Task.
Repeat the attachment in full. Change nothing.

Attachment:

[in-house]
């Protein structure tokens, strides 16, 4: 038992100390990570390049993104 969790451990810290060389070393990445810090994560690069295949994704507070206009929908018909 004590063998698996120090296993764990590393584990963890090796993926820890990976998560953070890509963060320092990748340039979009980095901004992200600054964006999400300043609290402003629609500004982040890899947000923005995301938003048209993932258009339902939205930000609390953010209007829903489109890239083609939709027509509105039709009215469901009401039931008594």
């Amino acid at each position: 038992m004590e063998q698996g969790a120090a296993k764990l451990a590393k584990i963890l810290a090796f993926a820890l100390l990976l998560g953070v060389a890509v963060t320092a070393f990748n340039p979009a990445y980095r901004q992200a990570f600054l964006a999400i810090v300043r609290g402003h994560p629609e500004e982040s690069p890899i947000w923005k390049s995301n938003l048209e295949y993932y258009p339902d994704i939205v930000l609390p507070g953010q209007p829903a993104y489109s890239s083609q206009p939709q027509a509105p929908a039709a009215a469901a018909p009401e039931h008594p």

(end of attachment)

[in-house]
């Protein structure tokens, strides 16, 4: 038992100390990570390049993104 969790451990810290060389070393990445810090994560690069295949994704507070206009929908018909 004590063998698996120090296993764990590393584990963890090796993926820890990976998560953070890509963060320092990748340039979009980095901004992200600054964006999400300043609290402003629609500004982040890899947000923005995301938003048209993932258009339902939205930000609390953010209007829903489109890239083609939709027509509105039709009215469901009401039931008594």
């Amino acid at each position: 038992m004590e063998q698996g969790a120090a296993k764990l451990a590393k584990i963890l810290a090796f993926a820890l100390l990976l998560g953070v060389a890509v963060t320092a070393f990748n340039p979009a990445y980095r901004q992200a990570f600054l964006a999400i810090v300043r609290g402003h994560p629609e500004e982040s690069p890899i947000w923005k390049s995301n938003l048209e295949y993932y258009p339902d994704i939205v930000l609390p507070g953010q209007p829903a993104y489109s890239s083609q206009p939709q027509a509105p929908a039709a009215a469901a018909p009401e039931h008594p």